Home Miscellaneous Spotting 5 Airports With Unusual Approach Paths

5 Airports With Unusual Approach Paths

by Matt Falcus
London City Approach

Which airports offer the most unusual approach paths for landing airliners?

Since the unique Hong Kong Kai Tak airport closed in 1998 we’ve lost the amazing sight of a widebody airliner swooping low in the turn over high rise apartment blocks.

However, the five airports on this list are still spectacular to watch from the outside, or as a passenger on the inside.


Washington Reagan National

The airport at the hear of the US capital is remarkably close to downtown and all of the important government buildings found there, such as the White House, Pentagon and Lincoln Memorial.

Because of the proximity of these, aircraft  arriving at the airport from the north fly a curved approach over the George Washington Parkway and Potomac River before landing.


London City

London City Approach

Photo (c) London City Airport

Built on former docklands in the heart of London’s Financial District in the late 1980s, London City has grown into a pretty busy airport which even has transatlantic links to New York. Because of the proximity of skyscrapers and other buildings all around the airport, the approach path to the short runway is steeper than that found at other commercial airports.

Because of this only certain aircraft types are permitted to fly in, and the experience for passengers can feel quite fast.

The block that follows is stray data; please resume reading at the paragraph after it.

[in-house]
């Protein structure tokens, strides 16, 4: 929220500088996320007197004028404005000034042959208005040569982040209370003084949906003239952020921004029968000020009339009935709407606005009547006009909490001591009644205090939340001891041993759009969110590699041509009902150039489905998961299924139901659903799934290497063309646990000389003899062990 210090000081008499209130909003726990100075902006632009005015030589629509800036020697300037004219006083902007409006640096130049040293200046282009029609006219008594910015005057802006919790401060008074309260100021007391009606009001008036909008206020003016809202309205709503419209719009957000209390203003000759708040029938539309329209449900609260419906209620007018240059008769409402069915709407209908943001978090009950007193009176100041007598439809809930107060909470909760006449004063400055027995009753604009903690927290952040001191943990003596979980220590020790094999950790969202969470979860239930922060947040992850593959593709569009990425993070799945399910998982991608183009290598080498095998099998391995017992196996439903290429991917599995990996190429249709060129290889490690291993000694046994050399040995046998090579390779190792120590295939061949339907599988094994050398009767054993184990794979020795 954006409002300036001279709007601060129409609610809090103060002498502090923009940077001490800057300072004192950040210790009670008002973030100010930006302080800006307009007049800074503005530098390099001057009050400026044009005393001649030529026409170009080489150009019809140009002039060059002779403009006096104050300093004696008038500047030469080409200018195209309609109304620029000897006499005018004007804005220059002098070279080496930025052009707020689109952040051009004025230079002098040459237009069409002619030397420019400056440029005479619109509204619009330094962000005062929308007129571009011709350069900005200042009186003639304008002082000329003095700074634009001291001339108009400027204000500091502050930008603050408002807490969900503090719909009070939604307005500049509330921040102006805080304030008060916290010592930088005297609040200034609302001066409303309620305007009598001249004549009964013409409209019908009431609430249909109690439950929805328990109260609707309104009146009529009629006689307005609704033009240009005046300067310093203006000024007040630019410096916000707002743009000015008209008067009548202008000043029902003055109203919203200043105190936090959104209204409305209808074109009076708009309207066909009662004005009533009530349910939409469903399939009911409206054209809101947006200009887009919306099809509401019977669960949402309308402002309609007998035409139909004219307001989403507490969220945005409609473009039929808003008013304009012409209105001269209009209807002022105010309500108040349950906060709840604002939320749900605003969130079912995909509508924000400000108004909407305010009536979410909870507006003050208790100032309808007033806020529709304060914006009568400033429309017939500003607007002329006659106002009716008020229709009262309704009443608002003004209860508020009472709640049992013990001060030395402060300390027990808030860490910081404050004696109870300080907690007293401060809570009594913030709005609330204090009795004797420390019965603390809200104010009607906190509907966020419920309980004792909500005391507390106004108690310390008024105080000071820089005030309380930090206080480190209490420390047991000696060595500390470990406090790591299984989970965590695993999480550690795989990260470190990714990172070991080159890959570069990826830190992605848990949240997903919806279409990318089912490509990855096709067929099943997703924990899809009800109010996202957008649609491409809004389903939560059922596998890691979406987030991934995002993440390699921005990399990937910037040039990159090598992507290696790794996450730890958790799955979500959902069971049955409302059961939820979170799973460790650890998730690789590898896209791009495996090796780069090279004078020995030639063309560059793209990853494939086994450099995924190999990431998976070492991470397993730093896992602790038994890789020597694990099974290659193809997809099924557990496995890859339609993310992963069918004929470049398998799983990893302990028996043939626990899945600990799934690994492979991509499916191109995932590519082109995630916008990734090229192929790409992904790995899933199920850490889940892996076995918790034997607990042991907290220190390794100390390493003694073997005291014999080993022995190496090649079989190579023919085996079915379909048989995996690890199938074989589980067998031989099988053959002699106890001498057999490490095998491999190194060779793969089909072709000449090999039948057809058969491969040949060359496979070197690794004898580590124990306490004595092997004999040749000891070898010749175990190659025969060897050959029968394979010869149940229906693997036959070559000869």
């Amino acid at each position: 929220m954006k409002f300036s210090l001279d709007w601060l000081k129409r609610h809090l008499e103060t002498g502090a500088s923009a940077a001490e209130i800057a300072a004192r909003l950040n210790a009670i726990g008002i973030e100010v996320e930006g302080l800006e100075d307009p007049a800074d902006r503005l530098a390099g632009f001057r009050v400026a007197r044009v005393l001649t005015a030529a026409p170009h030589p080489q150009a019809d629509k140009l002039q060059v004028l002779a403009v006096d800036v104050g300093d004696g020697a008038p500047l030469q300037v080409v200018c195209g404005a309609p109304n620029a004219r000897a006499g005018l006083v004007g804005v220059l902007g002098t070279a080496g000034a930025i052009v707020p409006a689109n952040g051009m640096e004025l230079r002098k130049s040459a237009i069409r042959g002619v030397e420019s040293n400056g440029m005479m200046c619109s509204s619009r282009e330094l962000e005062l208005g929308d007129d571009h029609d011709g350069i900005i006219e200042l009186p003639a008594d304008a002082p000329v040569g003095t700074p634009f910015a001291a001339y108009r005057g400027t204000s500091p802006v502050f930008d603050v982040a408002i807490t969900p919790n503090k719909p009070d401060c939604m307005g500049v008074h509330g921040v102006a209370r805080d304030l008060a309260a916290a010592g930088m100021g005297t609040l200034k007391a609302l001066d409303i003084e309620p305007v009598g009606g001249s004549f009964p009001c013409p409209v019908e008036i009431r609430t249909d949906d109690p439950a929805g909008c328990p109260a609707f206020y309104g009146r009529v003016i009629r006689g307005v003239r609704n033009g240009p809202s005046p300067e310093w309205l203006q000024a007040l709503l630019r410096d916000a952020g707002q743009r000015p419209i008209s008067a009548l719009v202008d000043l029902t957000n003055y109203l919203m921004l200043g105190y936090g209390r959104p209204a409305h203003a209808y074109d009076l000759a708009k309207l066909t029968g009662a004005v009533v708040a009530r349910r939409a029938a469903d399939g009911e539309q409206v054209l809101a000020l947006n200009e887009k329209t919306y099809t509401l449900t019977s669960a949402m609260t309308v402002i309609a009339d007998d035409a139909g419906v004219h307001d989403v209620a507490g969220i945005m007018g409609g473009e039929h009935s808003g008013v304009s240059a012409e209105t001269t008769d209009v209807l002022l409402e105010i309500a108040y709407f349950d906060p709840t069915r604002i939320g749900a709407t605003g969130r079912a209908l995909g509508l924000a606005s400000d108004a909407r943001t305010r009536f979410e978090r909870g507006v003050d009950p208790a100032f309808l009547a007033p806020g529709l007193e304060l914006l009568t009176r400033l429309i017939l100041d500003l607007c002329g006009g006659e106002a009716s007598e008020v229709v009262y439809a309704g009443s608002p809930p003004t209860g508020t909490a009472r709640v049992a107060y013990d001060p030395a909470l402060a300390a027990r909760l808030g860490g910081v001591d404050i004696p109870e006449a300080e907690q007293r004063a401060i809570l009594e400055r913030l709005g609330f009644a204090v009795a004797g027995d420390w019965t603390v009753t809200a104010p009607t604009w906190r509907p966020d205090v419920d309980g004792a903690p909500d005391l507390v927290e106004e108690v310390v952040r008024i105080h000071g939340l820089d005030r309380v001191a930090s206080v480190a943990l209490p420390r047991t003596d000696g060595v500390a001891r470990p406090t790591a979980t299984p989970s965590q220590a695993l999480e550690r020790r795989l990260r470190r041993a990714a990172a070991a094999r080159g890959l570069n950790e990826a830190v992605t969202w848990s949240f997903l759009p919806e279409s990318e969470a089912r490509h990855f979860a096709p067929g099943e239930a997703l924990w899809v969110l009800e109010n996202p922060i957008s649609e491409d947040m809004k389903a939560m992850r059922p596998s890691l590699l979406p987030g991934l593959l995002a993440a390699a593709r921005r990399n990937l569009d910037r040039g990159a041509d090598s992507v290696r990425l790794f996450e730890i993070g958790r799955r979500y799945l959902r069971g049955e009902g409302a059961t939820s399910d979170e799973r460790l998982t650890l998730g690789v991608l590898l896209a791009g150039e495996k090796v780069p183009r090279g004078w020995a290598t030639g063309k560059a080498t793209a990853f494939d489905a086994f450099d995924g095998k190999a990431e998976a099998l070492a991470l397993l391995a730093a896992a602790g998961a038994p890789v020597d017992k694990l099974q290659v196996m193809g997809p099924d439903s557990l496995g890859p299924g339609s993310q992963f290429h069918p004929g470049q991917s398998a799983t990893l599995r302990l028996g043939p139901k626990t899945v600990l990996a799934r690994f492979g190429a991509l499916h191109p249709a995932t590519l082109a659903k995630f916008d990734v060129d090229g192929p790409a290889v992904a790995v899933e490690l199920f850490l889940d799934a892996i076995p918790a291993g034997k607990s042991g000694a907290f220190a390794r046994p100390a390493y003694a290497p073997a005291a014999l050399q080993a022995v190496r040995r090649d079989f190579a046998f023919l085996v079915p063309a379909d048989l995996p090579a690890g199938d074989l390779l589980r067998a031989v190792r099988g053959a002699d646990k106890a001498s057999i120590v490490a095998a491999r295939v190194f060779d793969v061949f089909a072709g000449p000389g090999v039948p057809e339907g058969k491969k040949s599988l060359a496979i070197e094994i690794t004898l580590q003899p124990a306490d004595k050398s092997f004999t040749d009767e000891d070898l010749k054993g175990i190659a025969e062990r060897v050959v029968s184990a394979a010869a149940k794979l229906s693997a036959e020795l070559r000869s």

[Blog post: Opening London City’s Runway for Operations]


Funchal, Madeira

The airport on this holiday island in the Atlantic has a runway which is partly built on stilts!

Aircraft arriving from the south will fly a long circular approach over the bay before lining up in the last seconds.

Here’s a video of the approach taken on board a Lufthansa Airbus A321.


Tegucigalpa Toncontin International, Honduras

This has to be one of the most hair-raising airports for any pilot or passenger to fly into.

The airport’s short runway and complex approach through mountains has led to a number of incidents and aircraft losses in the past.

Aircraft arriving from the south pass very close to the neighbouring hills and roads, which is quite a sight when a large Boeing 757 is flying in.

Check out this video of a Boeing 757 landing pretty low…


Rio de Janeiro Santos Dumont

Santos Dumont Airport

Rio’s Santos Dumont Airport

Santos Dumont Airport is built on a peninsula in the bay next to the city and any aircraft approaching from the south have downtown Rio, Sugarloaf Mountain and the statue of Christ the Redeemer to deal with.

Therefore a curved approach is made, turning onto a short final to the airport’s short runways somewhere over the bay before landing.

The view is great from Sugarloaf Mountain as the aircraft will pass in front and below you as you watch them land.

[Blog Post: Spotting at Rio de Janeiro’s Airports]


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charlieb.good March 11, 2016 - 4:21 pm

You left out San Diego’s airport.

Matt Falcus March 12, 2016 - 2:47 pm

Yeah, San Diego is also a unique airport approach. Thanks for the comment!

skylinepigeon March 12, 2016 - 2:27 pm

The “circle-to-land runway 33” approach to Salzburg (SZG/LOWS) is also fun to watch! Due to the surrounding mountains, all airliner approaches are made to runway 15, but if the tailwind is too much for a landing on this runway, they pass to the east of the airport before making a right-hand turn through more than 180 degrees and lining up visually for runway 33. I believe that some airlines require their crews to be specially qualified to fly this approach.

Matt Falcus March 12, 2016 - 2:47 pm

Thanks for the info! Yeah Salzburg is a very unusual approach!


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